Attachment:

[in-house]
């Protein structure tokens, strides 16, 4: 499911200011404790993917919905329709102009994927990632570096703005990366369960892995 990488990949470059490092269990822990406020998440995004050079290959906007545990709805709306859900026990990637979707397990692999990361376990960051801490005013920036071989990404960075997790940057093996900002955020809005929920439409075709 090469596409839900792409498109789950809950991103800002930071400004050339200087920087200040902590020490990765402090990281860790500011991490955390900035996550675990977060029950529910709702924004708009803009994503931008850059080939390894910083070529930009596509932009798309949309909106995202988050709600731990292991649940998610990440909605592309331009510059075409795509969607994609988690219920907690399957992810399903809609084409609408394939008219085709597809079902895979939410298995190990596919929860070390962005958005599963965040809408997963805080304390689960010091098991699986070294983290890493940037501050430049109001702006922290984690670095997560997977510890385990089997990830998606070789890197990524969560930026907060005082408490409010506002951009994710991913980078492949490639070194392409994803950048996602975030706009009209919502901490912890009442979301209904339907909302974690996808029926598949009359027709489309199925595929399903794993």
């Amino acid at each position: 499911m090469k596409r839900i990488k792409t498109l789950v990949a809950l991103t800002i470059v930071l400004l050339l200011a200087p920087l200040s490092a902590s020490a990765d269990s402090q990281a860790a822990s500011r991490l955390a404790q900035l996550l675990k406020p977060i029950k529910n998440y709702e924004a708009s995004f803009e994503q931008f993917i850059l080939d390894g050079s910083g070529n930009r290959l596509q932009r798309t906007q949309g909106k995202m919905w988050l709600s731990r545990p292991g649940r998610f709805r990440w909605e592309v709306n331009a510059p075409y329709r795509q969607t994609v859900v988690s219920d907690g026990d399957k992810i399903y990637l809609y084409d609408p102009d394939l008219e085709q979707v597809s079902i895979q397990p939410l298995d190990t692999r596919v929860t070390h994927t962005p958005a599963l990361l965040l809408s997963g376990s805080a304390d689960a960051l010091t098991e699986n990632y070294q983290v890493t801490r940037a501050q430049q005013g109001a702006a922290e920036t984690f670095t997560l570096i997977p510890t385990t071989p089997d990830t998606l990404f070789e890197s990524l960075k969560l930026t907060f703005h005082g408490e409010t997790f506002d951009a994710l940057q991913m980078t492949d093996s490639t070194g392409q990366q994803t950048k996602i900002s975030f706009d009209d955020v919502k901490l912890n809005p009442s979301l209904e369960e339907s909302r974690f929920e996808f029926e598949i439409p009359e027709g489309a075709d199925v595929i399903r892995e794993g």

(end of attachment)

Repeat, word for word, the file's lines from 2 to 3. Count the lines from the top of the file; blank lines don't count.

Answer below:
């Protein structure tokens, strides 16, 4: 499911200011404790993917919905329709102009994927990632570096703005990366369960892995 990488990949470059490092269990822990406020998440995004050079290959906007545990709805709306859900026990990637979707397990692999990361376990960051801490005013920036071989990404960075997790940057093996900002955020809005929920439409075709 090469596409839900792409498109789950809950991103800002930071400004050339200087920087200040902590020490990765402090990281860790500011991490955390900035996550675990977060029950529910709702924004708009803009994503931008850059080939390894910083070529930009596509932009798309949309909106995202988050709600731990292991649940998610990440909605592309331009510059075409795509969607994609988690219920907690399957992810399903809609084409609408394939008219085709597809079902895979939410298995190990596919929860070390962005958005599963965040809408997963805080304390689960010091098991699986070294983290890493940037501050430049109001702006922290984690670095997560997977510890385990089997990830998606070789890197990524969560930026907060005082408490409010506002951009994710991913980078492949490639070194392409994803950048996602975030706009009209919502901490912890009442979301209904339907909302974690996808029926598949009359027709489309199925595929399903794993």
């Amino acid at each position: 499911m090469k596409r839900i990488k792409t498109l789950v990949a809950l991103t800002i470059v930071l400004l050339l200011a200087p920087l200040s490092a902590s020490a990765d269990s402090q990281a860790a822990s500011r991490l955390a404790q900035l996550l675990k406020p977060i029950k529910n998440y709702e924004a708009s995004f803009e994503q931008f993917i850059l080939d390894g050079s910083g070529n930009r290959l596509q932009r798309t906007q949309g909106k995202m919905w988050l709600s731990r545990p292991g649940r998610f709805r990440w909605e592309v709306n331009a510059p075409y329709r795509q969607t994609v859900v988690s219920d907690g026990d399957k992810i399903y990637l809609y084409d609408p102009d394939l008219e085709q979707v597809s079902i895979q397990p939410l298995d190990t692999r596919v929860t070390h994927t962005p958005a599963l990361l965040l809408s997963g376990s805080a304390d689960a960051l010091t098991e699986n990632y070294q983290v890493t801490r940037a501050q430049q005013g109001a702006a922290e920036t984690f670095t997560l570096i997977p510890t385990t071989p089997d990830t998606l990404f070789e890197s990524l960075k969560l930026t907060f703005h005082g408490e409010t997790f506002d951009a994710l940057q991913m980078t492949d093996s490639t070194g392409q990366q994803t950048k996602i900002s975030f706009d009209d955020v919502k901490l912890n809005p009442s979301l209904e369960e339907s909302r974690f929920e996808f029926e598949i439409p009359e027709g489309a075709d199925v595929i399903r892995e794993g």